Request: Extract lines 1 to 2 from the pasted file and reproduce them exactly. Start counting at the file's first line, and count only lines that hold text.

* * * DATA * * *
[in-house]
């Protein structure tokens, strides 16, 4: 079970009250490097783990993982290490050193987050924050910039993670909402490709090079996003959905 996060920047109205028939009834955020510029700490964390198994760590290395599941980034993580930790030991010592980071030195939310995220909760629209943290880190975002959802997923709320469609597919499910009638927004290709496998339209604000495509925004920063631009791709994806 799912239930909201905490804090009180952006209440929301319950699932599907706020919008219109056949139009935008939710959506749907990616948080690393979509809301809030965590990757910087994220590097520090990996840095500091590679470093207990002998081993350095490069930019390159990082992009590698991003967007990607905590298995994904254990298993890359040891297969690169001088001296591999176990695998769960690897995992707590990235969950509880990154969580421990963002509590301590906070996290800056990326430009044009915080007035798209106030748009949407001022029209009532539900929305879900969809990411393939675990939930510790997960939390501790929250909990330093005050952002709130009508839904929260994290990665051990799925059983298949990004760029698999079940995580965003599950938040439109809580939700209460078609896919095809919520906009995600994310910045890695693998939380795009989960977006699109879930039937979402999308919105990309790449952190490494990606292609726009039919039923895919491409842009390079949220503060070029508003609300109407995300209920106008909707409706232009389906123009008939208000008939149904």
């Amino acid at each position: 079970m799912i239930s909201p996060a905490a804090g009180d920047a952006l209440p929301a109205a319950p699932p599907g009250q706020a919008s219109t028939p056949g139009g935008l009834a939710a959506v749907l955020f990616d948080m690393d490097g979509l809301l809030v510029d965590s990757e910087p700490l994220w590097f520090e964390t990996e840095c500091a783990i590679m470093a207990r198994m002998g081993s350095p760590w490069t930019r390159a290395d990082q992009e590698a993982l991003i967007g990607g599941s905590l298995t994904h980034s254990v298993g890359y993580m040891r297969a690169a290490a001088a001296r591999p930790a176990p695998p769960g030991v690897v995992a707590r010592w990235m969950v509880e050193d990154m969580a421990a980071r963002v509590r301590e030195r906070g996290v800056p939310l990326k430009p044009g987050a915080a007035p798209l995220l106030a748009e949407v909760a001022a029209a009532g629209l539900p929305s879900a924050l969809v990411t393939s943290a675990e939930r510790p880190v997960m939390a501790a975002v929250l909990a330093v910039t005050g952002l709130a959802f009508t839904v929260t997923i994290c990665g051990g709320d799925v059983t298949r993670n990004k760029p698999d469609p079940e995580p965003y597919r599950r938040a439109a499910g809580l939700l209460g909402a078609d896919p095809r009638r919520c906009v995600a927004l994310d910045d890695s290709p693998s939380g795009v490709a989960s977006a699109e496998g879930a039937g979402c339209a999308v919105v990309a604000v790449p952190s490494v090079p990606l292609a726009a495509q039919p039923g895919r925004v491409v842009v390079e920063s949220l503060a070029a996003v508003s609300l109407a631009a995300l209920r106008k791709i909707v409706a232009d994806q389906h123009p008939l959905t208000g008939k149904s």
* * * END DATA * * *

[in-house]
């Protein structure tokens, strides 16, 4: 079970009250490097783990993982290490050193987050924050910039993670909402490709090079996003959905 996060920047109205028939009834955020510029700490964390198994760590290395599941980034993580930790030991010592980071030195939310995220909760629209943290880190975002959802997923709320469609597919499910009638927004290709496998339209604000495509925004920063631009791709994806 799912239930909201905490804090009180952006209440929301319950699932599907706020919008219109056949139009935008939710959506749907990616948080690393979509809301809030965590990757910087994220590097520090990996840095500091590679470093207990002998081993350095490069930019390159990082992009590698991003967007990607905590298995994904254990298993890359040891297969690169001088001296591999176990695998769960690897995992707590990235969950509880990154969580421990963002509590301590906070996290800056990326430009044009915080007035798209106030748009949407001022029209009532539900929305879900969809990411393939675990939930510790997960939390501790929250909990330093005050952002709130009508839904929260994290990665051990799925059983298949990004760029698999079940995580965003599950938040439109809580939700209460078609896919095809919520906009995600994310910045890695693998939380795009989960977006699109879930039937979402999308919105990309790449952190490494990606292609726009039919039923895919491409842009390079949220503060070029508003609300109407995300209920106008909707409706232009389906123009008939208000008939149904």